Navigating the Freightliner M2 Bulkhead Module Wiring Diagram
Now, I will outline three essential wiring diagrams for the Freightliner M2 module. These diagrams play key role in understanding the entire network of wiring and connections within the module. Thus, providing valuable insights into its operation and facilitating effective troubleshooting and maintenance.
Diagram 1. Location of the Main PDM
Let’s check out the first main PDM diagram:
- Bulkhead Module,
- Main PDM Fuse Box.
Diagram 2. Main PDM Fuse Box
The second diagram highlights the following:
- Battery Power Mega Fuse 1;
- Battery Power Mega Fuse 2;
- Engine Harness (Green);
- Forward Chassis Harness (Blue);
- Forward Chassis Harness (Gray);
- Frontwall Harness (Black).
Diagram 3. Cab PDM
Lastly, explore the Cab part in detail:
7 Easy to Program a Freightliner Bulkhead Module
Listed below are the easy seven steps to program the bulkhead module. Let’s check them out:
Step 1: Access Diagnostic Link 8
Initiate the process by connecting the drive and opening the diagnostic computer Link 8. Once you are in, click on the “Standard” tab to access the BHM data. Here, you can review the current configuration of your BHM.
Step 2: Select Program Device
Now you have to select the program device.
- On the left side menu, choose “Program Device.” Ignore any warning codes you may encounter at this point.
- Next, Hover over the right side and click on “Remove All” to clear the existing data.
Step 3: Input the VIN
Once the warnings are cleared, click “Add” to input the Vehicle Identification Number of your Freightliner M2. Confirm the input by clicking “OK.” A code will appear on the screen, indicating that a request has been made and a connection to the server is required.
Step 4: Connect to Server
Now, let’s move on to connecting to server:
- Click on “Connect Server,” located on the right corner of the screen. When the connection is successful, you’ll see a “Status: OK” notification.
- Afterward, hit the “Next” button, which can be found just below the “Connect Server” button.
- Following this, press “Connect,” to confirm the connection.
Step 5: Configure BHM Settings
The next part is to tweak BHM:
- You will also see your VIN listed. Select it, and then click on the most recent settings that appear.
- Click “Next.” A prompt will appear to verify the BHM data.
- Click “Start” to begin the programming of the BHM software.
Step 6: Finish the Programming
Once the programming is done, click “Finish.” A new symbol or code will appear, indicating that a connection to the server is still needed to upload data. This information will be displayed in the status section.
Here, tap “Connect to Server” again, and patiently wait for the connection to be established. Once it’s completed, you will see that the BHM is connected.
Step 7: Check BHM Configuration
The last part is to check the configuration:
- On the left menu tabs, click on “Identification.” This will allow you to review the BHM device configuration.
- Hover over the left bottom of the screen, right-click on the “Bulkhead Module,” and select “Close Connections.” Then, right-click again and choose “Clear All Connection Errors.”
How Can You Safeguard Your Freightliner M2 Against BMH Issues?
Preventing costly BHM replacements is a smart way to keep your Freightliner M2 in optimal condition. These modules are often durable, and with some straightforward maintenance practices, you can extend their lifespan. I have discussed below on how to acheive this:
- Periodically check the condition of your BHM to identify early signs of wear or damage.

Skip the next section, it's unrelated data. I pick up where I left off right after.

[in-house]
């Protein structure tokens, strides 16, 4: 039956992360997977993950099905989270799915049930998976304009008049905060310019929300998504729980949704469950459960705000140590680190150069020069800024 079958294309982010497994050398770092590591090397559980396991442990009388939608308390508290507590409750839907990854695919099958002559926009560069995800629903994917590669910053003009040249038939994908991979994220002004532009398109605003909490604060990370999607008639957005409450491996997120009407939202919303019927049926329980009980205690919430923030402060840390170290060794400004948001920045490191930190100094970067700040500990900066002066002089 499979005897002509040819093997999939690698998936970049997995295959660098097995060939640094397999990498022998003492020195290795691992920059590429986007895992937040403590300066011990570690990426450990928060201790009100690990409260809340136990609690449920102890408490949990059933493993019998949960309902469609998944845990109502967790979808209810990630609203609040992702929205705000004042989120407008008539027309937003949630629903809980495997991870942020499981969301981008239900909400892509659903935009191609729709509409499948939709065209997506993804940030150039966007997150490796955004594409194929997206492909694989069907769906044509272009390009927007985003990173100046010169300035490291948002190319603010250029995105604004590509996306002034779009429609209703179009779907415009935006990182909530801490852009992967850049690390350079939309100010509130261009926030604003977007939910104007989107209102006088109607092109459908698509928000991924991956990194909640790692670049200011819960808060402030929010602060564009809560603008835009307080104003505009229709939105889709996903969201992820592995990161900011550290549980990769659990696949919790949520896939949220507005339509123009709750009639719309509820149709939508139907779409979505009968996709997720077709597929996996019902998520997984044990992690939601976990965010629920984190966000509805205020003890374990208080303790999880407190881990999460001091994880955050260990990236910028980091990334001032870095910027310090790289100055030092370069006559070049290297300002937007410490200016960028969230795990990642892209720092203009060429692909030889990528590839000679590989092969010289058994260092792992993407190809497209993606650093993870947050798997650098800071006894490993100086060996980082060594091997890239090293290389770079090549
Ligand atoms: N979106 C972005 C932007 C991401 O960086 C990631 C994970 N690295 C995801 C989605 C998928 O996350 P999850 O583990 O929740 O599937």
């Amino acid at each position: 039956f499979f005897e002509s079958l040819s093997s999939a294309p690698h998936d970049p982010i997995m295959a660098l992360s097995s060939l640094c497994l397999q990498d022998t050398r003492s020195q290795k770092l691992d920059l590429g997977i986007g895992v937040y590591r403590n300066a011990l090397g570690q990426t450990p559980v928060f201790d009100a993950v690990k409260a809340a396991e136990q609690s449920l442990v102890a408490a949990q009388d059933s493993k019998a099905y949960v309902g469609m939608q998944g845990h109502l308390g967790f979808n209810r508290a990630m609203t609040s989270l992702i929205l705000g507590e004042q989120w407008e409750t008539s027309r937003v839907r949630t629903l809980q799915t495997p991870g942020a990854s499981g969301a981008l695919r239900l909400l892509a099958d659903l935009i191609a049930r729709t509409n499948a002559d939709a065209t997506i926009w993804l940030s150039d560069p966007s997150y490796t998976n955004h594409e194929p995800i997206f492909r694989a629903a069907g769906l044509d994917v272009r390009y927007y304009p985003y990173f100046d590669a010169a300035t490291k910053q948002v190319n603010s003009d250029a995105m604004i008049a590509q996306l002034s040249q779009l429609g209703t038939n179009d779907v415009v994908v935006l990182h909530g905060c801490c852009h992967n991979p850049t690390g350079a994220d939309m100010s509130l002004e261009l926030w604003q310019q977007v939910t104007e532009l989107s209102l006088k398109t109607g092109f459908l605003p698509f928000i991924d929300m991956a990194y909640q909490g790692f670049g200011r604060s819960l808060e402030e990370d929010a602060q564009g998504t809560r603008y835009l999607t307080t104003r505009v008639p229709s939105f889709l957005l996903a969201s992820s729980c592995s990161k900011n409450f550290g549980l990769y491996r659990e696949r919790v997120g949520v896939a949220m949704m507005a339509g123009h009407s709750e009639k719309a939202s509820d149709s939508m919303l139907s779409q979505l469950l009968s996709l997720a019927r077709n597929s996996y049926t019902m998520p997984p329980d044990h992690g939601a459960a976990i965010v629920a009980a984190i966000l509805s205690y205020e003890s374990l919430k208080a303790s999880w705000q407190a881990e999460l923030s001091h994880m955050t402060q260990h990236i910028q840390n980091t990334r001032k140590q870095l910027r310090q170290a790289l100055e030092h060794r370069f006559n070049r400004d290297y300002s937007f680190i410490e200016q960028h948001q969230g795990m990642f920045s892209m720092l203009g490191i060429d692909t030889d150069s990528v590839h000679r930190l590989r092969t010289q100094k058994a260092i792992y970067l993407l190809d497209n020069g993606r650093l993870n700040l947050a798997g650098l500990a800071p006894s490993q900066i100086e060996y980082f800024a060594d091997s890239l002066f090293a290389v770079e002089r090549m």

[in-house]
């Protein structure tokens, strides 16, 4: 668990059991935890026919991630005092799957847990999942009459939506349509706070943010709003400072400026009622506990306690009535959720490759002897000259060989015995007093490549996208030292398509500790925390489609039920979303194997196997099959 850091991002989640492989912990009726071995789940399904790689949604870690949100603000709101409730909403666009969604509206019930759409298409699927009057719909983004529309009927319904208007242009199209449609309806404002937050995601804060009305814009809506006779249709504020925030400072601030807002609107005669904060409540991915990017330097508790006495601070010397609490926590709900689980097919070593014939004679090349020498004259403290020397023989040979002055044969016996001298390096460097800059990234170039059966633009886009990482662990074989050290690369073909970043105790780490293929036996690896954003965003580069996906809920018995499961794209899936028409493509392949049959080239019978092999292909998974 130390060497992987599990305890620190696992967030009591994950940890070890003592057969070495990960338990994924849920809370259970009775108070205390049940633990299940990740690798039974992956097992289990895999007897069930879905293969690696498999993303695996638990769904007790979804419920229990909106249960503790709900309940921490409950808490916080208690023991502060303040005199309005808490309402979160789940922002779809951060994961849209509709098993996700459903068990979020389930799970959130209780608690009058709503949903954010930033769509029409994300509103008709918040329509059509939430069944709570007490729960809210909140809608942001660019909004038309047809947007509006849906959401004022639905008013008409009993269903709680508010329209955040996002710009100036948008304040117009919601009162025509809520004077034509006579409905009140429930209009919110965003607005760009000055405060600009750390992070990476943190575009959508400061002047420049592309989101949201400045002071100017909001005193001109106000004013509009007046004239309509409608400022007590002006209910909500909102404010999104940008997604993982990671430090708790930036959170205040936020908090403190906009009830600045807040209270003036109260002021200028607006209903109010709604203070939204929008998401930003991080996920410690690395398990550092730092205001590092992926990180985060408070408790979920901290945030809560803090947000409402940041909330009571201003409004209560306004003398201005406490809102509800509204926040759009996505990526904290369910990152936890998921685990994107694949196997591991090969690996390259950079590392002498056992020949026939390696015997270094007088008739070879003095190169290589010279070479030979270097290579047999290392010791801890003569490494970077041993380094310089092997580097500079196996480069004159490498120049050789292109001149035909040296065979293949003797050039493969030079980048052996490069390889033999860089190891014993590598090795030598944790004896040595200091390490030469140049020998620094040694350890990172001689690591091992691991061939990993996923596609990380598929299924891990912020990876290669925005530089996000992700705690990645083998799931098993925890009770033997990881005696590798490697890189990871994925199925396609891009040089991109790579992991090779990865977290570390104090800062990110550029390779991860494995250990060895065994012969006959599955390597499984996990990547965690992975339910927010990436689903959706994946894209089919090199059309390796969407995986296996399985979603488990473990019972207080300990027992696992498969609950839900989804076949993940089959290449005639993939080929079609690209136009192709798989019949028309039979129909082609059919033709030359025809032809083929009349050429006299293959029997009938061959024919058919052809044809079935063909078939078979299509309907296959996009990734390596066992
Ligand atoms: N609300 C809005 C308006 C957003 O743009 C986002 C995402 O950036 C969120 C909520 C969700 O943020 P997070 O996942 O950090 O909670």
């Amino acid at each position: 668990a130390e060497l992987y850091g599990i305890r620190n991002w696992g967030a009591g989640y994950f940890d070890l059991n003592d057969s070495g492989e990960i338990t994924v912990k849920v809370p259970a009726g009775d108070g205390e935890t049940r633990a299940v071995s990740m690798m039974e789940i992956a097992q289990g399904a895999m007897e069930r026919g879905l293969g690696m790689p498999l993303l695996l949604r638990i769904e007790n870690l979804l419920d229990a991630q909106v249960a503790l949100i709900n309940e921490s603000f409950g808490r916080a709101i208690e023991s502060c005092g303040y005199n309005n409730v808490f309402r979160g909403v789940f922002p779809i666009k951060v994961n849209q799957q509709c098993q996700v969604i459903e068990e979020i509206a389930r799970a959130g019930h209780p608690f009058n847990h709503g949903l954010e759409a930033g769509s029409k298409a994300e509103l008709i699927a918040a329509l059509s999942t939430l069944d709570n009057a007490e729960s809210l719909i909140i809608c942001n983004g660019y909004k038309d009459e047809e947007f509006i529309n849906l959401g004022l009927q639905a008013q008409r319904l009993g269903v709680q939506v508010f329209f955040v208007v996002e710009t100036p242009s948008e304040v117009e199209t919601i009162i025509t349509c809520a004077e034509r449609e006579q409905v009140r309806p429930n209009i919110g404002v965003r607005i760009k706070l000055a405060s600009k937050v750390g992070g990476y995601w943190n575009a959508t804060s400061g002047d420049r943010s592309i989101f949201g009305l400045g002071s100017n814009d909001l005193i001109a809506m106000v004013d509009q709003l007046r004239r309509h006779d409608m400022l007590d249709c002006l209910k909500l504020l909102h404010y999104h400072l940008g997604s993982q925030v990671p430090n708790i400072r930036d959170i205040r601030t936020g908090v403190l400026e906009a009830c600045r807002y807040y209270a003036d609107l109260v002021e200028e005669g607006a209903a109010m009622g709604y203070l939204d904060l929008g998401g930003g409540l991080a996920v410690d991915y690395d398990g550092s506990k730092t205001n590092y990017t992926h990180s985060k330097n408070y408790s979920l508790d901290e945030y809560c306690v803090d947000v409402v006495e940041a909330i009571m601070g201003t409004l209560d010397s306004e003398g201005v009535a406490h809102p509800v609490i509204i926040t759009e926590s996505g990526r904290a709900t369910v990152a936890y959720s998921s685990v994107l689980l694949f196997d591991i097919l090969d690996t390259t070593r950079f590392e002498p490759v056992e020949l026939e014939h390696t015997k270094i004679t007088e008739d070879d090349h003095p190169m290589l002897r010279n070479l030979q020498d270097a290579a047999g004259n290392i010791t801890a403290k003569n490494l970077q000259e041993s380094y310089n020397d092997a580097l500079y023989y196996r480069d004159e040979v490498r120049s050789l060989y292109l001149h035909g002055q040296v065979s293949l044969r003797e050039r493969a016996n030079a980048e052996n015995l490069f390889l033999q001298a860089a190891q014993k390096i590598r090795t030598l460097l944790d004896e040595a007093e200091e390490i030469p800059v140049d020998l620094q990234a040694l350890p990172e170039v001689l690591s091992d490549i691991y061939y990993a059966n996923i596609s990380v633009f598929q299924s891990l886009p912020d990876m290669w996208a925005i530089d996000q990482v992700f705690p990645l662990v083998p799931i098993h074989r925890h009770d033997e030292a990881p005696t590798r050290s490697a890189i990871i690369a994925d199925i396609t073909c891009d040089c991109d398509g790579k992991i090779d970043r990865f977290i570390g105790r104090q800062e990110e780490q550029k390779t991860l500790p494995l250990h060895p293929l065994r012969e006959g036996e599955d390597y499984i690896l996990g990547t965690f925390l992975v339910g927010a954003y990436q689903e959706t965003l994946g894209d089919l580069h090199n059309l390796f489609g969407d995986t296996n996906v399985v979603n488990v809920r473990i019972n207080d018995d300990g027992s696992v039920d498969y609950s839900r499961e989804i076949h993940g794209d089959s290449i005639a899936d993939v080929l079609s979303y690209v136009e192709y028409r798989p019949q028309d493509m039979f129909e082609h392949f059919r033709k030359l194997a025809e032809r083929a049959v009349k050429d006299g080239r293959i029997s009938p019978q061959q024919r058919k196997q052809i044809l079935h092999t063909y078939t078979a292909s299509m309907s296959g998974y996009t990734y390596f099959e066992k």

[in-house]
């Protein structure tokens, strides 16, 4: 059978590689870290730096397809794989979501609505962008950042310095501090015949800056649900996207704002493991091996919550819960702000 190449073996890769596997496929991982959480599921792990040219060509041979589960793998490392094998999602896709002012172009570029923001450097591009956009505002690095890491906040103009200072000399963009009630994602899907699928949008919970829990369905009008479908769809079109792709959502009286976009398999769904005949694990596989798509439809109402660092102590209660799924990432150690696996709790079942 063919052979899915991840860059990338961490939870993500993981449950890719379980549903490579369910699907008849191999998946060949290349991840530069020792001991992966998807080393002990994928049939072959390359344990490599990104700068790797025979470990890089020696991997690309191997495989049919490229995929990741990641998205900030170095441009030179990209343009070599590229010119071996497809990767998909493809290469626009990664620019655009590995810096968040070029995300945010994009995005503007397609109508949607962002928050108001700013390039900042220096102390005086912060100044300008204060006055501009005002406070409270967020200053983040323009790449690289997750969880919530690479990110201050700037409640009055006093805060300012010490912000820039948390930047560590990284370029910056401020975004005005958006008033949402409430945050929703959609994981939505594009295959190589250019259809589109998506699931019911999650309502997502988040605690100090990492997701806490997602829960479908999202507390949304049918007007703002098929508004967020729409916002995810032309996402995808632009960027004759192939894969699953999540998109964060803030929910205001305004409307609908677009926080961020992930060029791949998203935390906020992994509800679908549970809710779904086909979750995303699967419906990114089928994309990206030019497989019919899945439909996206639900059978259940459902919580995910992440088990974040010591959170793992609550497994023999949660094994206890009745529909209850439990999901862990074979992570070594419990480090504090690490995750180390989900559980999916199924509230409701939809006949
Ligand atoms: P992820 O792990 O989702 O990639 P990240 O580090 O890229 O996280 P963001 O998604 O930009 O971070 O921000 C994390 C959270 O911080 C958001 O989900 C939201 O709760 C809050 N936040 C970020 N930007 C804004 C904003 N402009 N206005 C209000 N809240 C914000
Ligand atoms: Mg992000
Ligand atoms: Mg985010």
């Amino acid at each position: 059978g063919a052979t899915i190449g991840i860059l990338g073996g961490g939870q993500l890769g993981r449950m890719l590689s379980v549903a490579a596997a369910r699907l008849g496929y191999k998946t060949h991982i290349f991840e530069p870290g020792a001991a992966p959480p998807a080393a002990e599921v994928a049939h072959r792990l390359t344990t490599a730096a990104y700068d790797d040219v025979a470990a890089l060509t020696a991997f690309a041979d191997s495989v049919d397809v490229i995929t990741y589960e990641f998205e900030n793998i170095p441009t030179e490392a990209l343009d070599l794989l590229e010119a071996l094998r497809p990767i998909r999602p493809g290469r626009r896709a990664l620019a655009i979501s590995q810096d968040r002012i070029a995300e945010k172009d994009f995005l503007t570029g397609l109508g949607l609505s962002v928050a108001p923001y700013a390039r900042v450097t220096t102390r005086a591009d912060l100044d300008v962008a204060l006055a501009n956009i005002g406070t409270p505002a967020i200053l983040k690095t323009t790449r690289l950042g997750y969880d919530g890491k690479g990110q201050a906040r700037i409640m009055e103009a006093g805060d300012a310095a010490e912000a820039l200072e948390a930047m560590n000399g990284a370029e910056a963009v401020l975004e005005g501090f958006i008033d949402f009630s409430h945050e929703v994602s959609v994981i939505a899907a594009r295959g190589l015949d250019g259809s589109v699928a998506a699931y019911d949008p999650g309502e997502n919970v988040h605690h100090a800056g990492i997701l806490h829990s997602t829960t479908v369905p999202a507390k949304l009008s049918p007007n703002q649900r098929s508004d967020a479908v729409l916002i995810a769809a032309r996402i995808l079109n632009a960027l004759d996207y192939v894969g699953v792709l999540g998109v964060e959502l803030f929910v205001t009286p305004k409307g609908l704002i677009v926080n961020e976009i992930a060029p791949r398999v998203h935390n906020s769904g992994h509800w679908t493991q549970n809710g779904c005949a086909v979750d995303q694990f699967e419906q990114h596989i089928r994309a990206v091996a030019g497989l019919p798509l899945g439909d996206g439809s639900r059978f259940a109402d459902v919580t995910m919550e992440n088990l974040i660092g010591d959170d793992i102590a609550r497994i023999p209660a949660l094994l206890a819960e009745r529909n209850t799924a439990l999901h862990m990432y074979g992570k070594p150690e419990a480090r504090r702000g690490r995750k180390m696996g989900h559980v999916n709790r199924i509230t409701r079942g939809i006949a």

- Corrosion can lead to faulty connections, causing power spikes that may harm your BHM. Promptly address corroded wires and connections.
- After extended highway trips, make it a habit to clean your vehicle’s internal components and check air pressure. Dirt and debris buildup can significantly affect the module health.
- As soon as you identify malfunctioning wiring harness, replace them promptly. Timely replacement helps prevent issues and ensures proper functioning.
Can I continue driving my Freightliner with a faulty M2 BHM?
You can not drive a Freightliner M2 with faulty BHM. It could lead to safety and operational issues, so it’s best to address and repair the problem before continuing to drive.
How much does it cost to replace the BHM?
The cost to replace a Freightliner M2 BHM can vary significantly depending on factors like the specific model, location, and whether it’s a new or used part. On average, you can expect to pay $500 to $2000 for the replacement, including parts and labor.
What are the symptoms of a bad Freightliner M2 bulkhead modules?
A faulty Freightliner M2 BHM can exhibit various symptoms, including electrical Issues, warning tail lights, communication errors, unresponsive controls, loss of data, starting problems, and overheating.
Do All Freightliners have BHM?
Not all Freightliner trucks have a BHM. It varies depending on the specific model, configuration, and year of manufacture. The BHM is typically found in medium and heavy-duty Freightliner M2 series, where it plays key role in managing various body and chassis-related functions.
What is a faulty control module?
A faulty control module refers to an electronic component within a vehicle that has malfunctioned. Control modules are responsible for managing and regulating various systems in modern vehicles, such as engine, transmission, anti-lock parking brake, airbags, lighting circuits, and running lights.
The final say is that Freightliner M2 bulkhead module problems can be solved with a proper guide. In case you face overheating, slave modules, electrical, and output issues with the A/C clutch, testing lights, and horn, count them as symptoms and it might be time for BHM replacement.
Moreover, if the issue is with fault codes, you may need to repair the shorted wire to resolve the issue. Have you ever faced the need to replace the BHM module and what were the symptoms behind it? Share your experience with me in the comment section below.
I`m a current Law Enforcement Officer working within the Counterterrorism Bureau in New York State. I have been Camping for over 20 years. My styles of camping include tent, car, truck, van, and RV travel trailer. I have a YouTube channel where I teach all types of camping with an entertaining method: https://youtube.com/@TheSmallsRVAdventures